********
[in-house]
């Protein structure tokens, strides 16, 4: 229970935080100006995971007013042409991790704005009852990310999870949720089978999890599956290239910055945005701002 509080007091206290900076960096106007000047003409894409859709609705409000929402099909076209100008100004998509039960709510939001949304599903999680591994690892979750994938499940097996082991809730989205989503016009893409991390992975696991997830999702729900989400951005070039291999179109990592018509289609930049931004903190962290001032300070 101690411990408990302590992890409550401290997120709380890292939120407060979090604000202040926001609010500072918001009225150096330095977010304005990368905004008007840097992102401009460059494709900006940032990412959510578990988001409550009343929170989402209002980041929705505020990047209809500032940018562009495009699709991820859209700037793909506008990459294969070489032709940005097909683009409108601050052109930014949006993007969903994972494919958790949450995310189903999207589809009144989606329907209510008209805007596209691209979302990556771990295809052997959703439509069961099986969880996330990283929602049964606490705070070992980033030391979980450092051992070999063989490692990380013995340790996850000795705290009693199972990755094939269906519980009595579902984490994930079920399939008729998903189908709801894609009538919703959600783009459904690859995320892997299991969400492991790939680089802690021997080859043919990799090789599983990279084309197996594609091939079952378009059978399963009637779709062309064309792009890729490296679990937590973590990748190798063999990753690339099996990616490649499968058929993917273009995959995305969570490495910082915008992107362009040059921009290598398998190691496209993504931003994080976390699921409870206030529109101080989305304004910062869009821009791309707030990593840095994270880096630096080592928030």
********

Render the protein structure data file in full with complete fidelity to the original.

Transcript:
[in-house]
């Protein structure tokens, strides 16, 4: 229970935080100006995971007013042409991790704005009852990310999870949720089978999890599956290239910055945005701002 509080007091206290900076960096106007000047003409894409859709609705409000929402099909076209100008100004998509039960709510939001949304599903999680591994690892979750994938499940097996082991809730989205989503016009893409991390992975696991997830999702729900989400951005070039291999179109990592018509289609930049931004903190962290001032300070 101690411990408990302590992890409550401290997120709380890292939120407060979090604000202040926001609010500072918001009225150096330095977010304005990368905004008007840097992102401009460059494709900006940032990412959510578990988001409550009343929170989402209002980041929705505020990047209809500032940018562009495009699709991820859209700037793909506008990459294969070489032709940005097909683009409108601050052109930014949006993007969903994972494919958790949450995310189903999207589809009144989606329907209510008209805007596209691209979302990556771990295809052997959703439509069961099986969880996330990283929602049964606490705070070992980033030391979980450092051992070999063989490692990380013995340790996850000795705290009693199972990755094939269906519980009595579902984490994930079920399939008729998903189908709801894609009538919703959600783009459904690859995320892997299991969400492991790939680089802690021997080859043919990799090789599983990279084309197996594609091939079952378009059978399963009637779709062309064309792009890729490296679990937590973590990748190798063999990753690339099996990616490649499968058929993917273009995959995305969570490495910082915008992107362009040059921009290598398998190691496209993504931003994080976390699921409870206030529109101080989305304004910062869009821009791309707030990593840095994270880096630096080592928030």